A confirmed diagnosis of ACC cannot be made is some cases, or surgery cannot be performed due to a poor general condition or severe complications. In such cases, the measurement of serum steroid hormone metabolites would be helpful for predicting pathological characteristics or prognosis in cortisol-producing ACC; however, our study is limited to cortisol-producing adrenal tumors without evaluation of estrogen-producing tumors is a prospective study with a small number of ACC samples and was limited to urinary hormone measurements. Additional large-scale prospective studies will be required in the future.


Combined serum steroid metabolite measurement is a highly informative noninvasive method for diagnosing and predicting the clinicopathological features associated with the prognosis of cortisol-producing ACC.

Availability of data and materials

Data are available from the corresponding author upon reasonable request.


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The authors would like to thank all members of the study team, the patients and their families.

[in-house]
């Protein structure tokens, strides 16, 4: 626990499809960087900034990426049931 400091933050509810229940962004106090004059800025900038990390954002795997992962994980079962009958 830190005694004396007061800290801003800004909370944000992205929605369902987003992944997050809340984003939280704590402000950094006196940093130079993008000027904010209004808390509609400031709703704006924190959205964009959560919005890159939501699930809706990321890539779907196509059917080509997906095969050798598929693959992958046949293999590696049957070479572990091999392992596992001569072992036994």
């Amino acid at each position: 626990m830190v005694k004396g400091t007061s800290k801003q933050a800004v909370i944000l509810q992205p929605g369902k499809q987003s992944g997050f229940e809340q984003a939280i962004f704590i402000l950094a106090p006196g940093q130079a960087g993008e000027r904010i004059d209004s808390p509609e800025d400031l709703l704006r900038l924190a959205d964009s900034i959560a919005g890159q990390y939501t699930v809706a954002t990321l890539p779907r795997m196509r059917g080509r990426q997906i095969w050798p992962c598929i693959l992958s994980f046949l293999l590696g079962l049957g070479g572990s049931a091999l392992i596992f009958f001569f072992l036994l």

Part of the data analysis in this research was supported by Grants-in-Aid for Scientific Research (C) 17 K09875 and the Takeda Science Foundation.

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SS, TM, AS, YR, KI, KN, AI, HD, MF, and HK treated the patient and contributed to the data collection. JII, YY and HS performed the pathological analysis. SS and TM participated in the analysis and the interpretation of the data. SS drafted the manuscript, and IT and KY commented and developed the idea. All the authors read and approved the final manuscript.

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Correspondence to Sawako Suzuki.

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This study was approved by the Human Research Ethics Committee at Chiba University (approval number: 828 and 3957). Written informed consent was obtained from the patient before undergoing all clinical procedures.

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Suzuki, S., Minamidate, T., Shiga, A. et al. Steroid metabolites for diagnosing and predicting clinicopathological features in cortisol-producing adrenocortical carcinoma. BMC Endocr Disord 20, 173 (2020).